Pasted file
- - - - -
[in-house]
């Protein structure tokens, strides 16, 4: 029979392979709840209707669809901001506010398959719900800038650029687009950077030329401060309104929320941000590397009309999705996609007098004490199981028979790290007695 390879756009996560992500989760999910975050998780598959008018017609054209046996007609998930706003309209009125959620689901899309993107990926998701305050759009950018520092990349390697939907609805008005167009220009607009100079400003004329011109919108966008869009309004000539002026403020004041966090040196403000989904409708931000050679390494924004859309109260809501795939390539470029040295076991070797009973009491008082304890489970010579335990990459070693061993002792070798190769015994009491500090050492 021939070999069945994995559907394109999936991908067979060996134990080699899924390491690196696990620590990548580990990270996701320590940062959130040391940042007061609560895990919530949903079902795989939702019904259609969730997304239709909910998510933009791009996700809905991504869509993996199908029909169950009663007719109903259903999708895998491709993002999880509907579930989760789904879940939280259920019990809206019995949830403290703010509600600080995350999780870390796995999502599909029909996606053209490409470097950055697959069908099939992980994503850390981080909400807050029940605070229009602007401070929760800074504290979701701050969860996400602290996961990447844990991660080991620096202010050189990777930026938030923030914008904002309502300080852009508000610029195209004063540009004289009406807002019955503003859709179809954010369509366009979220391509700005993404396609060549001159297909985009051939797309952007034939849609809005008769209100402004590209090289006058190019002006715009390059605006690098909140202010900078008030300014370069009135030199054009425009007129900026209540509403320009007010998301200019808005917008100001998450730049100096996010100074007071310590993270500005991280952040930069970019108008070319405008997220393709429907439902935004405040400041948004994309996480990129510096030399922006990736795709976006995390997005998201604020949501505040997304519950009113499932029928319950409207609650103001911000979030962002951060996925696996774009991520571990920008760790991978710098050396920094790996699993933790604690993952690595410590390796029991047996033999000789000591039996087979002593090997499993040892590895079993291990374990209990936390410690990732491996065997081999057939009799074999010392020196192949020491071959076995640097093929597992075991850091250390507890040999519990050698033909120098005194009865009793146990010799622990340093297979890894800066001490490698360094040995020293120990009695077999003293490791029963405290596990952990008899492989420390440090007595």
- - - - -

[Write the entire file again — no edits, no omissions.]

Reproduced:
[in-house]
């Protein structure tokens, strides 16, 4: 029979392979709840209707669809901001506010398959719900800038650029687009950077030329401060309104929320941000590397009309999705996609007098004490199981028979790290007695 390879756009996560992500989760999910975050998780598959008018017609054209046996007609998930706003309209009125959620689901899309993107990926998701305050759009950018520092990349390697939907609805008005167009220009607009100079400003004329011109919108966008869009309004000539002026403020004041966090040196403000989904409708931000050679390494924004859309109260809501795939390539470029040295076991070797009973009491008082304890489970010579335990990459070693061993002792070798190769015994009491500090050492 021939070999069945994995559907394109999936991908067979060996134990080699899924390491690196696990620590990548580990990270996701320590940062959130040391940042007061609560895990919530949903079902795989939702019904259609969730997304239709909910998510933009791009996700809905991504869509993996199908029909169950009663007719109903259903999708895998491709993002999880509907579930989760789904879940939280259920019990809206019995949830403290703010509600600080995350999780870390796995999502599909029909996606053209490409470097950055697959069908099939992980994503850390981080909400807050029940605070229009602007401070929760800074504290979701701050969860996400602290996961990447844990991660080991620096202010050189990777930026938030923030914008904002309502300080852009508000610029195209004063540009004289009406807002019955503003859709179809954010369509366009979220391509700005993404396609060549001159297909985009051939797309952007034939849609809005008769209100402004590209090289006058190019002006715009390059605006690098909140202010900078008030300014370069009135030199054009425009007129900026209540509403320009007010998301200019808005917008100001998450730049100096996010100074007071310590993270500005991280952040930069970019108008070319405008997220393709429907439902935004405040400041948004994309996480990129510096030399922006990736795709976006995390997005998201604020949501505040997304519950009113499932029928319950409207609650103001911000979030962002951060996925696996774009991520571990920008760790991978710098050396920094790996699993933790604690993952690595410590390796029991047996033999000789000591039996087979002593090997499993040892590895079993291990374990209990936390410690990732491996065997081999057939009799074999010392020196192949020491071959076995640097093929597992075991850091250390507890040999519990050698033909120098005194009865009793146990010799622990340093297979890894800066001490490698360094040995020293120990009695077999003293490791029963405290596990952990008899492989420390440090007595």